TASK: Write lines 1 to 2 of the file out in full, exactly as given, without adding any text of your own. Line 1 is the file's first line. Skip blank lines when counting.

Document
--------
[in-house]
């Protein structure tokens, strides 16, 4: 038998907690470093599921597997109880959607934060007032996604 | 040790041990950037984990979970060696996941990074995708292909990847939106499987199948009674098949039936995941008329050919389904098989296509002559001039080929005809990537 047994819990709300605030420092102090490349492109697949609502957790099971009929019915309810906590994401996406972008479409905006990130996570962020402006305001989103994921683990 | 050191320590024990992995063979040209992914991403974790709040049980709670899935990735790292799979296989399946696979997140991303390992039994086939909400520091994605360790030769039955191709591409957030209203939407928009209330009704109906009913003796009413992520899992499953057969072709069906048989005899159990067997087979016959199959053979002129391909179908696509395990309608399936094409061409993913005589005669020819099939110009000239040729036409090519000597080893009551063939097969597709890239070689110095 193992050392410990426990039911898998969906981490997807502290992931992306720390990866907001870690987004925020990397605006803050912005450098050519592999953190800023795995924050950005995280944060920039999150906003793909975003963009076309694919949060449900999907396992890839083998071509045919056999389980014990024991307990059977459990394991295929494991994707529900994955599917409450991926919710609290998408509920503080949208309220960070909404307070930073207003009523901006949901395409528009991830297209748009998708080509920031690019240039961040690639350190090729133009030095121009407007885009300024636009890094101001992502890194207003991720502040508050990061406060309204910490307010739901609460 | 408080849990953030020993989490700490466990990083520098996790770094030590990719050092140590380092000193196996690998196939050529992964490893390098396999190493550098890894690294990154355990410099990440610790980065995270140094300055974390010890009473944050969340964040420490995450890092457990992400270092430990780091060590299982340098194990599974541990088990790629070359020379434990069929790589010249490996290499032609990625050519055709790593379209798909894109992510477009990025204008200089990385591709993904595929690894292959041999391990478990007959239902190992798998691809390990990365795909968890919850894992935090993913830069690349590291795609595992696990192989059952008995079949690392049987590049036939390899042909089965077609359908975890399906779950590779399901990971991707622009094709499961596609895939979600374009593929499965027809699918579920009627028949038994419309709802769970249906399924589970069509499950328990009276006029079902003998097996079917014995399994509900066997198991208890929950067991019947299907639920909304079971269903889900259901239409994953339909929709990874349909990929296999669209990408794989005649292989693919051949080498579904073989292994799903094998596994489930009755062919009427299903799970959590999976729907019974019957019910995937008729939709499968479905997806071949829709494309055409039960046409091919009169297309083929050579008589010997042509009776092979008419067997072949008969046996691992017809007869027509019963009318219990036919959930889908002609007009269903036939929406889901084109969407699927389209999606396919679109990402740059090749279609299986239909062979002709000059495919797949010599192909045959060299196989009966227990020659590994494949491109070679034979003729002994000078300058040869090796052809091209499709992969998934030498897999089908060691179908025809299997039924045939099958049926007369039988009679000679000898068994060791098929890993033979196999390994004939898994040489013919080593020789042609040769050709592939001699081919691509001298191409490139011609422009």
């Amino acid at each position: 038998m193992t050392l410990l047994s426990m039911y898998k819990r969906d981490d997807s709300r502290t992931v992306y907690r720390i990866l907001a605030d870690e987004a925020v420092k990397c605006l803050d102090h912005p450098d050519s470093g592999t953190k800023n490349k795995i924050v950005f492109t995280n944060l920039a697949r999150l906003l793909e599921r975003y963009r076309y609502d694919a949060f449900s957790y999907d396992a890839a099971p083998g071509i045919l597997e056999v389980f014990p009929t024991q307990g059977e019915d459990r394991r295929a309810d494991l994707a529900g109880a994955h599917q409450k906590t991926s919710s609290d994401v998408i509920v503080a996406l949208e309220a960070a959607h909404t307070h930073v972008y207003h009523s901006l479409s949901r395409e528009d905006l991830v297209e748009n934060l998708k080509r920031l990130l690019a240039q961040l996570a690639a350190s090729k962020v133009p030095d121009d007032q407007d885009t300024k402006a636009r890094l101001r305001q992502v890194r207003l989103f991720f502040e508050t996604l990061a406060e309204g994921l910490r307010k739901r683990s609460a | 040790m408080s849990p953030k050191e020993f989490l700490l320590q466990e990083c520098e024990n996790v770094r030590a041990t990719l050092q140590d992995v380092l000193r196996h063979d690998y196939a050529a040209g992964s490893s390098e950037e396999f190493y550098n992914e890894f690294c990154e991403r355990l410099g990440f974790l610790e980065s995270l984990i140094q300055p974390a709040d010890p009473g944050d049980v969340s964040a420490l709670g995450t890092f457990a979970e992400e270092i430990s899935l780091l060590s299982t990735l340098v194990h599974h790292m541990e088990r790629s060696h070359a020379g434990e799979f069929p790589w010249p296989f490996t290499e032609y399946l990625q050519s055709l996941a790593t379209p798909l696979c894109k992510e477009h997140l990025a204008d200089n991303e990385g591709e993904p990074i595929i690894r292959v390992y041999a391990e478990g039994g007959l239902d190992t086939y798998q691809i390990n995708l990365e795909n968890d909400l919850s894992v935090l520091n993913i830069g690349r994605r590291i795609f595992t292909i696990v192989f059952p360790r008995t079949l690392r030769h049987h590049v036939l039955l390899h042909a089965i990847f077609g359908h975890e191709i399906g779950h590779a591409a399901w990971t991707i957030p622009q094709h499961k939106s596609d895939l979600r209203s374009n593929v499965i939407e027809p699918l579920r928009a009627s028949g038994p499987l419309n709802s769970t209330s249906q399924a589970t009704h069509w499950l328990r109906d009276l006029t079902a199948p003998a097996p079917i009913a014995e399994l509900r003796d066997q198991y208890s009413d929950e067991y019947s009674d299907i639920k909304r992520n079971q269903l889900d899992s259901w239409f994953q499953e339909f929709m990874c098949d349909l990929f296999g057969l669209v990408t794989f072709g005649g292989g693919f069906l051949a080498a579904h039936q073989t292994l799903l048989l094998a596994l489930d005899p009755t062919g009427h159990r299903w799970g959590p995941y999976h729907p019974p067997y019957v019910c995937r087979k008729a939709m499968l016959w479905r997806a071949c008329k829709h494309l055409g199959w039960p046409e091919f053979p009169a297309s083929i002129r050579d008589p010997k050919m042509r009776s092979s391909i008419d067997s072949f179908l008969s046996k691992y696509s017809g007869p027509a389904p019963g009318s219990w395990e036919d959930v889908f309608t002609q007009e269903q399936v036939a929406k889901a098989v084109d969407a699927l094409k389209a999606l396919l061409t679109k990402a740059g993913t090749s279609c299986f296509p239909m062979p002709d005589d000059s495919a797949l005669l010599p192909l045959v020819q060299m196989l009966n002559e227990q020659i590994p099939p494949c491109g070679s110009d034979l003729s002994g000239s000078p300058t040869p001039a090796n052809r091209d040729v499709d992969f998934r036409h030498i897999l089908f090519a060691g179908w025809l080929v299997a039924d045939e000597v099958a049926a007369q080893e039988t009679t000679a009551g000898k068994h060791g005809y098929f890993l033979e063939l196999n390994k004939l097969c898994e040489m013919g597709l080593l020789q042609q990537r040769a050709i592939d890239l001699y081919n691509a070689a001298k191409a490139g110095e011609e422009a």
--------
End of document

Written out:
[in-house]
């Protein structure tokens, strides 16, 4: 038998907690470093599921597997109880959607934060007032996604 | 040790041990950037984990979970060696996941990074995708292909990847939106499987199948009674098949039936995941008329050919389904098989296509002559001039080929005809990537 047994819990709300605030420092102090490349492109697949609502957790099971009929019915309810906590994401996406972008479409905006990130996570962020402006305001989103994921683990 | 050191320590024990992995063979040209992914991403974790709040049980709670899935990735790292799979296989399946696979997140991303390992039994086939909400520091994605360790030769039955191709591409957030209203939407928009209330009704109906009913003796009413992520899992499953057969072709069906048989005899159990067997087979016959199959053979002129391909179908696509395990309608399936094409061409993913005589005669020819099939110009000239040729036409090519000597080893009551063939097969597709890239070689110095 193992050392410990426990039911898998969906981490997807502290992931992306720390990866907001870690987004925020990397605006803050912005450098050519592999953190800023795995924050950005995280944060920039999150906003793909975003963009076309694919949060449900999907396992890839083998071509045919056999389980014990024991307990059977459990394991295929494991994707529900994955599917409450991926919710609290998408509920503080949208309220960070909404307070930073207003009523901006949901395409528009991830297209748009998708080509920031690019240039961040690639350190090729133009030095121009407007885009300024636009890094101001992502890194207003991720502040508050990061406060309204910490307010739901609460 | 408080849990953030020993989490700490466990990083520098996790770094030590990719050092140590380092000193196996690998196939050529992964490893390098396999190493550098890894690294990154355990410099990440610790980065995270140094300055974390010890009473944050969340964040420490995450890092457990992400270092430990780091060590299982340098194990599974541990088990790629070359020379434990069929790589010249490996290499032609990625050519055709790593379209798909894109992510477009990025204008200089990385591709993904595929690894292959041999391990478990007959239902190992798998691809390990990365795909968890919850894992935090993913830069690349590291795609595992696990192989059952008995079949690392049987590049036939390899042909089965077609359908975890399906779950590779399901990971991707622009094709499961596609895939979600374009593929499965027809699918579920009627028949038994419309709802769970249906399924589970069509499950328990009276006029079902003998097996079917014995399994509900066997198991208890929950067991019947299907639920909304079971269903889900259901239409994953339909929709990874349909990929296999669209990408794989005649292989693919051949080498579904073989292994799903094998596994489930009755062919009427299903799970959590999976729907019974019957019910995937008729939709499968479905997806071949829709494309055409039960046409091919009169297309083929050579008589010997042509009776092979008419067997072949008969046996691992017809007869027509019963009318219990036919959930889908002609007009269903036939929406889901084109969407699927389209999606396919679109990402740059090749279609299986239909062979002709000059495919797949010599192909045959060299196989009966227990020659590994494949491109070679034979003729002994000078300058040869090796052809091209499709992969998934030498897999089908060691179908025809299997039924045939099958049926007369039988009679000679000898068994060791098929890993033979196999390994004939898994040489013919080593020789042609040769050709592939001699081919691509001298191409490139011609422009």